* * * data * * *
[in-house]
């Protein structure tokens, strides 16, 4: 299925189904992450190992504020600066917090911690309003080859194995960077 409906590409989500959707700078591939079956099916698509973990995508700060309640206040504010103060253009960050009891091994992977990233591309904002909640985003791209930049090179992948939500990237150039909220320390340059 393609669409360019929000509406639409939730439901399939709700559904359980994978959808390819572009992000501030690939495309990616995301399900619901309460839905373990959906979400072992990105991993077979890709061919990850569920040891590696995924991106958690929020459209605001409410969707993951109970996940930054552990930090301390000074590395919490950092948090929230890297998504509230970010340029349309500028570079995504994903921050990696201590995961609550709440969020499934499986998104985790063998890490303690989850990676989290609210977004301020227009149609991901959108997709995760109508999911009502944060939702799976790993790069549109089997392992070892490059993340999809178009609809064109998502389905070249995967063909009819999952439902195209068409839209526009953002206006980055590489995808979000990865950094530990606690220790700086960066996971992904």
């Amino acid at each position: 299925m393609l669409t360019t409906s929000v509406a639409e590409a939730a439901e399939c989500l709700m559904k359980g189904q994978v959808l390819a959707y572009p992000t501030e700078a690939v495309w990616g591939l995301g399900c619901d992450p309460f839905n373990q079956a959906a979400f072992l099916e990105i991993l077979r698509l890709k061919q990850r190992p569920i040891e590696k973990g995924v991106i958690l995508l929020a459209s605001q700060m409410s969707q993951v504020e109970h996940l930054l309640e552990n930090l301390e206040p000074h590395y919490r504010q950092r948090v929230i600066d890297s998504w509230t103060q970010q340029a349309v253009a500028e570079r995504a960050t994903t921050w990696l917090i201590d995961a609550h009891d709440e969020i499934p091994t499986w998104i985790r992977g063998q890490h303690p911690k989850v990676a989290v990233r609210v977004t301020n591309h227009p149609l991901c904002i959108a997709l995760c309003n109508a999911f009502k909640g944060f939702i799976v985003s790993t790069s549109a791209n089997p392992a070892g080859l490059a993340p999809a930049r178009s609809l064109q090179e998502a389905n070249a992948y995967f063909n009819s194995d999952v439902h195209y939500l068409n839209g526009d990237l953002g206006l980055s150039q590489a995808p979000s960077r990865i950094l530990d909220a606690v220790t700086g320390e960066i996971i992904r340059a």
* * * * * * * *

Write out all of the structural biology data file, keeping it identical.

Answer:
[in-house]
């Protein structure tokens, strides 16, 4: 299925189904992450190992504020600066917090911690309003080859194995960077 409906590409989500959707700078591939079956099916698509973990995508700060309640206040504010103060253009960050009891091994992977990233591309904002909640985003791209930049090179992948939500990237150039909220320390340059 393609669409360019929000509406639409939730439901399939709700559904359980994978959808390819572009992000501030690939495309990616995301399900619901309460839905373990959906979400072992990105991993077979890709061919990850569920040891590696995924991106958690929020459209605001409410969707993951109970996940930054552990930090301390000074590395919490950092948090929230890297998504509230970010340029349309500028570079995504994903921050990696201590995961609550709440969020499934499986998104985790063998890490303690989850990676989290609210977004301020227009149609991901959108997709995760109508999911009502944060939702799976790993790069549109089997392992070892490059993340999809178009609809064109998502389905070249995967063909009819999952439902195209068409839209526009953002206006980055590489995808979000990865950094530990606690220790700086960066996971992904």
């Amino acid at each position: 299925m393609l669409t360019t409906s929000v509406a639409e590409a939730a439901e399939c989500l709700m559904k359980g189904q994978v959808l390819a959707y572009p992000t501030e700078a690939v495309w990616g591939l995301g399900c619901d992450p309460f839905n373990q079956a959906a979400f072992l099916e990105i991993l077979r698509l890709k061919q990850r190992p569920i040891e590696k973990g995924v991106i958690l995508l929020a459209s605001q700060m409410s969707q993951v504020e109970h996940l930054l309640e552990n930090l301390e206040p000074h590395y919490r504010q950092r948090v929230i600066d890297s998504w509230t103060q970010q340029a349309v253009a500028e570079r995504a960050t994903t921050w990696l917090i201590d995961a609550h009891d709440e969020i499934p091994t499986w998104i985790r992977g063998q890490h303690p911690k989850v990676a989290v990233r609210v977004t301020n591309h227009p149609l991901c904002i959108a997709l995760c309003n109508a999911f009502k909640g944060f939702i799976v985003s790993t790069s549109a791209n089997p392992a070892g080859l490059a993340p999809a930049r178009s609809l064109q090179e998502a389905n070249a992948y995967f063909n009819s194995d999952v439902h195209y939500l068409n839209g526009d990237l953002g206006l980055s150039q590489a995808p979000s960077r990865i950094l530990d909220a606690v220790t700086g320390e960066i996971i992904r340059a």